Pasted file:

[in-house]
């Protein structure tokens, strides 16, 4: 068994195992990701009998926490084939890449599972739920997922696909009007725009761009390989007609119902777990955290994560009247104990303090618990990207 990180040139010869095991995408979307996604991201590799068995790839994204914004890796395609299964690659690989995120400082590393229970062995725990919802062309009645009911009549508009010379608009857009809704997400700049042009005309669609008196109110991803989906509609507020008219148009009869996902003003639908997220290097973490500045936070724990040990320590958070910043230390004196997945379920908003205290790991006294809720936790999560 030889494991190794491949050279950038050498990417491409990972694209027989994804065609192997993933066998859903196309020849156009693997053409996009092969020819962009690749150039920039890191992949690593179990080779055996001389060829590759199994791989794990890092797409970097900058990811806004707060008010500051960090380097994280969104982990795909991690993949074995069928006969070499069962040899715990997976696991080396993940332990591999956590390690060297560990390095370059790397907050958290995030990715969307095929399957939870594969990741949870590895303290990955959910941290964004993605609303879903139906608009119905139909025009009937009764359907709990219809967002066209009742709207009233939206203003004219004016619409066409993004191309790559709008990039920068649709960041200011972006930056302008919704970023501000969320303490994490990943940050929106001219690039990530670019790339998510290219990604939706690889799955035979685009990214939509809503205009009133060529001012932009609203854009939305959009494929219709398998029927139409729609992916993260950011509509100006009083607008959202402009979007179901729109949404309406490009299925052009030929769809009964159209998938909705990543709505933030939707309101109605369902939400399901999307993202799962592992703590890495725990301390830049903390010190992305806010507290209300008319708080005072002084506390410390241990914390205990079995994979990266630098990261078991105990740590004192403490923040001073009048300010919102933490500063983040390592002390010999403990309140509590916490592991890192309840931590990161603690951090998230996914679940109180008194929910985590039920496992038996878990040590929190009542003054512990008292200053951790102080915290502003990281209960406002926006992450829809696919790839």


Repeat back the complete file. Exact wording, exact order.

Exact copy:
[in-house]
């Protein structure tokens, strides 16, 4: 068994195992990701009998926490084939890449599972739920997922696909009007725009761009390989007609119902777990955290994560009247104990303090618990990207 990180040139010869095991995408979307996604991201590799068995790839994204914004890796395609299964690659690989995120400082590393229970062995725990919802062309009645009911009549508009010379608009857009809704997400700049042009005309669609008196109110991803989906509609507020008219148009009869996902003003639908997220290097973490500045936070724990040990320590958070910043230390004196997945379920908003205290790991006294809720936790999560 030889494991190794491949050279950038050498990417491409990972694209027989994804065609192997993933066998859903196309020849156009693997053409996009092969020819962009690749150039920039890191992949690593179990080779055996001389060829590759199994791989794990890092797409970097900058990811806004707060008010500051960090380097994280969104982990795909991690993949074995069928006969070499069962040899715990997976696991080396993940332990591999956590390690060297560990390095370059790397907050958290995030990715969307095929399957939870594969990741949870590895303290990955959910941290964004993605609303879903139906608009119905139909025009009937009764359907709990219809967002066209009742709207009233939206203003004219004016619409066409993004191309790559709008990039920068649709960041200011972006930056302008919704970023501000969320303490994490990943940050929106001219690039990530670019790339998510290219990604939706690889799955035979685009990214939509809503205009009133060529001012932009609203854009939305959009494929219709398998029927139409729609992916993260950011509509100006009083607008959202402009979007179901729109949404309406490009299925052009030929769809009964159209998938909705990543709505933030939707309101109605369902939400399901999307993202799962592992703590890495725990301390830049903390010190992305806010507290209300008319708080005072002084506390410390241990914390205990079995994979990266630098990261078991105990740590004192403490923040001073009048300010919102933490500063983040390592002390010999403990309140509590916490592991890192309840931590990161603690951090998230996914679940109180008194929910985590039920496992038996878990040590929190009542003054512990008292200053951790102080915290502003990281209960406002926006992450829809696919790839």